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Between aging infrastructure, rising costs, changing demographics, and fundamental changes to the way we learn and live, higher ed facilities leaders certainly have their hands full.

At the Higher Ed Facilities Forum, we’re focused on exploring how North America’s top universities are raising the bar and taking innovative approaches to the industry’s greatest challenges. With HEFF ‘19 just a few weeks away, we decided to get the conversation started early and asked registered attendees the following two questions:

  • What do you think will be the biggest change to hit higher education in the next 10-20 years?

  • What excites you the most about your role and the future of higher ed?

While we received a mix of thoughtful answers, one interesting factor was that there was an overlap of answers in both categories. In other words, facilities leaders aren’t taking the obstacles thrown their way lying down: rather, they view their greatest challenges as opportunities for growth.

Accelerating Technology

There’s no question that technology will play a defining role in the future of higher ed. However, the jury is still out regarding the extent to which advances in tech will transform the way we learn and teach.

As one facilities leader from north Texas commented, “The ever-changing world of technology will always rock our world and cause new ways of working to emerge. How we function in our offices, classrooms and informal learning areas through technology will change.”

While remote learning hasn’t eradicated physical campuses just yet, the rate of technological speed today is unparalleled, which is both a cause for concern and excitement for HEFF attendees. A facilities leader from St. Francis College remarked that “the way education will be delivered, whether online, in-person or as a hybrid, will affect everything facilities departments do,” from the size of future facilities to prioritizing construction and renovations.

Data-Driven Decision Making

Survey answers also discussed the influence of technology beyond the classroom. IoT, AI, and data-driven methods of designing and operating buildings all offer exciting possibilities for the future of facilities management.


“I’m looking forward to the admission of AI into the construction industry so we can all work safer, smarter, and more efficiently,” said a facilities leader from the University of New Hampshire.

Another exec remarked: “I’m excited for new technology that allows greater access to information so that we can improve; modify and correct issues that may arise or even before they happen.”

Financial Pressure

Money (namely, a lack thereof) was mentioned by most facilities leaders, regardless of size and location. As institutions are forced to operate leaner than ever before, facilities organizations are hurting. The cost to maintain and operate campuses is a major concern.

“Higher Education will continue to be challenged to finance on-campus rejuvenation of aging buildings as online and non-traditional education models evolve,” said a senior administrator from the University of Florida.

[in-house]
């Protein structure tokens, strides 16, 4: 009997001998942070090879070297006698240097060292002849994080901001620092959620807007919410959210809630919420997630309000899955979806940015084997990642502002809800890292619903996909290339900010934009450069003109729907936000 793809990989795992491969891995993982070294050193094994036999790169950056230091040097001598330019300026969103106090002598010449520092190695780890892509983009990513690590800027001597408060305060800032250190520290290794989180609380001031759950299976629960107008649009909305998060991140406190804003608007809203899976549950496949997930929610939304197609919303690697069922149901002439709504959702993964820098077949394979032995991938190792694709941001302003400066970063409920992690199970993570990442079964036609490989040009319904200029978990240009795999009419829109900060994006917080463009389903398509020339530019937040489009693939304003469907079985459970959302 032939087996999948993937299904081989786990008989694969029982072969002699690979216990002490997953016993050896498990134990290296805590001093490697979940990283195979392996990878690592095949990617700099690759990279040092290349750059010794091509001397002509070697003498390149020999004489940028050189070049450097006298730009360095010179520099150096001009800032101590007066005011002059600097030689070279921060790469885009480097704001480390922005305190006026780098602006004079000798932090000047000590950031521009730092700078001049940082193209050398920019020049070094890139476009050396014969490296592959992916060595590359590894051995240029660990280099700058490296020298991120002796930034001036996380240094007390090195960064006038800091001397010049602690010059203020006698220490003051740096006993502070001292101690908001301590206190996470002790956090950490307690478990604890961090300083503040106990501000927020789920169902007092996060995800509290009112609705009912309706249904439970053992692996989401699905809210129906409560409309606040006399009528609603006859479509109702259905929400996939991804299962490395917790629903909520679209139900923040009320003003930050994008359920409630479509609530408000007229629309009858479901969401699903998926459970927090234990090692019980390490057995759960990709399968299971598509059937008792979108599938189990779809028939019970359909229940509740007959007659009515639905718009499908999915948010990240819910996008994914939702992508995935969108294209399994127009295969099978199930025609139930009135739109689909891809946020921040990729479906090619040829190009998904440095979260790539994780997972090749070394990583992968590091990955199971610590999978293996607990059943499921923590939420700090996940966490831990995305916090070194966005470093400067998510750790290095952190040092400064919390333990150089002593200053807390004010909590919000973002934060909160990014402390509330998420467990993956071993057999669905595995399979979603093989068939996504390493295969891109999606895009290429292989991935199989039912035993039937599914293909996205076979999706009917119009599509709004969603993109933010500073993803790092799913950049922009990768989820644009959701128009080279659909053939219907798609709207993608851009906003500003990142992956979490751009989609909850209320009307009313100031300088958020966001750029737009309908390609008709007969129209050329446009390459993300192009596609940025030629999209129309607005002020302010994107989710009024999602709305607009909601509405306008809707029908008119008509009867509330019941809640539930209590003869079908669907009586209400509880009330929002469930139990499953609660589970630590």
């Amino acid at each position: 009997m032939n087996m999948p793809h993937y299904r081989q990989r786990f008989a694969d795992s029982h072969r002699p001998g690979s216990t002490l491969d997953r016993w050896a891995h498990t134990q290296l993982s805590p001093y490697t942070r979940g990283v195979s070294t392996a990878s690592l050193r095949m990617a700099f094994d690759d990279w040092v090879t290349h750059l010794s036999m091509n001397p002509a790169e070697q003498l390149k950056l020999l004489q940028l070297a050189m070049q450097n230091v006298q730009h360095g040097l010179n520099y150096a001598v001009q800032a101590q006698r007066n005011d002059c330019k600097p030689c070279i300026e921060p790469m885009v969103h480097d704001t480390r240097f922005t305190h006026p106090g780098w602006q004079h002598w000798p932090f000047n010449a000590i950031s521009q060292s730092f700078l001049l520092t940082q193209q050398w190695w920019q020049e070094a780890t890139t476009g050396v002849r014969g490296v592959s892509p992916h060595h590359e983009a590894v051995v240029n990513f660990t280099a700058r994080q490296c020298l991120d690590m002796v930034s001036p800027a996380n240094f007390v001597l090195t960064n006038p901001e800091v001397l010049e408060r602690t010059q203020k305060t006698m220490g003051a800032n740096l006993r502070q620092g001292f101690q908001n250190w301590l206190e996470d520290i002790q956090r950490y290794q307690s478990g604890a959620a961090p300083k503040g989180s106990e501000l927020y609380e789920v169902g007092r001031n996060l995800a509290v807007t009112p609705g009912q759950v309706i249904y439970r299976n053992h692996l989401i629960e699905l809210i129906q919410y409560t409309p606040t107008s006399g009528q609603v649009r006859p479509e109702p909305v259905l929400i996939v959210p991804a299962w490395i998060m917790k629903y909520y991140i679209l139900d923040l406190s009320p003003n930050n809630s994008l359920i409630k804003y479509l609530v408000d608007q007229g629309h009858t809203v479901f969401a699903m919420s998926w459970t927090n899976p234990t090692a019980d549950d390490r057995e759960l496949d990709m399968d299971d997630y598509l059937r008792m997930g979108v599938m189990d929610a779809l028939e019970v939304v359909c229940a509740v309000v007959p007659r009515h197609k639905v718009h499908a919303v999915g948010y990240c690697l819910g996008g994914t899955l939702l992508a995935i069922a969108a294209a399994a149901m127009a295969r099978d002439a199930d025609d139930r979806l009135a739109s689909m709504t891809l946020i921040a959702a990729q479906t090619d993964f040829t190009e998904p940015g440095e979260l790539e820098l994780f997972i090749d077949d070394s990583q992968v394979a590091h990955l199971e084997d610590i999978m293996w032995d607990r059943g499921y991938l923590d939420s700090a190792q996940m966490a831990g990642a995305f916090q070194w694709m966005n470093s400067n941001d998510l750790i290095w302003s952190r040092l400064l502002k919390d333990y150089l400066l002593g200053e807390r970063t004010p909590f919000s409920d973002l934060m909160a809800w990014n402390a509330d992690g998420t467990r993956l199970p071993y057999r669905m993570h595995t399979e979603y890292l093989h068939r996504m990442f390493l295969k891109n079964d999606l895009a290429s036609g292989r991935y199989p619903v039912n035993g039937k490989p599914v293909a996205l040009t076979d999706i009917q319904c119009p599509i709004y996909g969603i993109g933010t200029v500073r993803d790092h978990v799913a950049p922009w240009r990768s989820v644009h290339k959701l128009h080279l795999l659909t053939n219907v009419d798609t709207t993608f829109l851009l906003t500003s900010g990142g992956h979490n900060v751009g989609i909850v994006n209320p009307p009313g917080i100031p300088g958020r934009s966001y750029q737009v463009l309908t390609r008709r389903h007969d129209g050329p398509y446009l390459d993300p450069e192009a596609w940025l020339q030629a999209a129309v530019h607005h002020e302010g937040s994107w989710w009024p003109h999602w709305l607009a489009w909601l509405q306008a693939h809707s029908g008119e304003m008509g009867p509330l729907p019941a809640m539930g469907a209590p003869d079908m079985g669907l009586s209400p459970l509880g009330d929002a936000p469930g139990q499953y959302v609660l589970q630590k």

Student debt was called both “critical and paralyzing.” As another put it: “The never-ending battle between costs of education vs. quality of the offer vs. what the students are willing to pay.”

A facilities leader from Florida State University remarked that the funding gap to maintain facilities partially reflects a lack of organizational efficiency in adequately prioritizing funding needs, noting that we need to get better at preventing that “breakdown” in the planning phase.

Aging Infrastructure + Workforce

Deferred maintenance was unsurprisingly a commonly cited challenge, which also ties into the financial concern aspect. Facilities leaders are dealing with outdated buildings and systems with limited resources.

At the same time, the professionals tasked with these decisions are also getting older...and many don’t feel ready to pass the torch in confidence. The industry must prepare for a Baby Boomer exodus in the coming few years. As one attendee succinctly stated, “We need qualified people to fill jobs.”

“Limitless” Future Opportunities


Despite the obstacles above, HEFF attendees expressed strong optimism about the future. Opportunities to meet the demands of the next generation, and lead during a time of rapid change were all listed as causes for excitement.

Most of all, the theme of bettering the built environment to positively shape the lives of young people was repeated again and again. “I love to be able to support our students as they strive in their preparations to launch their careers, achieve their dreams, and to support fundamental research that has the potential to literally change our world in the most positive of ways,” said a facilities leader from Oregon State University.

“To positively impact the culture not only within facilities but within our university, is an honor. My competitive nature will not accept the status quo and is driven by continuous change for improvement,” said a facilities leader from Kansas State University.

We’re excited to take these conversations even further at the Higher Ed Facilities Forum next month in Hollywood, Florida. As one administrator remarked, “We are on the cusp of so many new and exciting things. As strategic planners it is our role to be bold, dream big, and to not be afraid to fail. That's where innovation is born.”

For more on innovations in higher ed facilities, stay tuned for upcoming content from HEFF19 on our blog and YouTube channel!

Hannah Chenoweth

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Hannah Chenoweth is a writer for influence group. Passionate about collaborating with thought leaders in real estate, design, construction & facilities management.

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Nov 10-12, 2024 | Tempe, AZ

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